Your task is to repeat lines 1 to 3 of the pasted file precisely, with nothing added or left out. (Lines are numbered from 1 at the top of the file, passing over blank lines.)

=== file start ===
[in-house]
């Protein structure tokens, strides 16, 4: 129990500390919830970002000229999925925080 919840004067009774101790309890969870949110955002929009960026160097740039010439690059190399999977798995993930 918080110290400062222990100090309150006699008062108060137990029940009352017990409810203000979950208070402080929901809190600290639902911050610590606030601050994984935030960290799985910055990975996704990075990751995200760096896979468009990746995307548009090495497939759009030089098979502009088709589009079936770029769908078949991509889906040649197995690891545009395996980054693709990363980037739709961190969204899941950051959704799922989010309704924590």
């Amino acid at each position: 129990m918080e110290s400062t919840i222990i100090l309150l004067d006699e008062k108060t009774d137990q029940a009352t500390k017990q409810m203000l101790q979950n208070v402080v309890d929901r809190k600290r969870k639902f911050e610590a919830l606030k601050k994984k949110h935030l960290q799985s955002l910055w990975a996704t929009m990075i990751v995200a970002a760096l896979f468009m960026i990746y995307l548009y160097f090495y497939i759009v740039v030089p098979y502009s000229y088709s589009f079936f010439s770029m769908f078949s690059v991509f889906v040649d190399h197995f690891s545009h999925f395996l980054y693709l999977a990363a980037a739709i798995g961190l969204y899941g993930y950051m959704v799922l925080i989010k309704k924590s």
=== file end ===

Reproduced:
[in-house]
């Protein structure tokens, strides 16, 4: 129990500390919830970002000229999925925080 919840004067009774101790309890969870949110955002929009960026160097740039010439690059190399999977798995993930 918080110290400062222990100090309150006699008062108060137990029940009352017990409810203000979950208070402080929901809190600290639902911050610590606030601050994984935030960290799985910055990975996704990075990751995200760096896979468009990746995307548009090495497939759009030089098979502009088709589009079936770029769908078949991509889906040649197995690891545009395996980054693709990363980037739709961190969204899941950051959704799922989010309704924590």
């Amino acid at each position: 129990m918080e110290s400062t919840i222990i100090l309150l004067d006699e008062k108060t009774d137990q029940a009352t500390k017990q409810m203000l101790q979950n208070v402080v309890d929901r809190k600290r969870k639902f911050e610590a919830l606030k601050k994984k949110h935030l960290q799985s955002l910055w990975a996704t929009m990075i990751v995200a970002a760096l896979f468009m960026i990746y995307l548009y160097f090495y497939i759009v740039v030089p098979y502009s000229y088709s589009f079936f010439s770029m769908f078949s690059v991509f889906v040649d190399h197995f690891s545009h999925f395996l980054y693709l999977a990363a980037a739709i798995g961190l969204y899941g993930y950051m959704v799922l925080i989010k309704k924590s």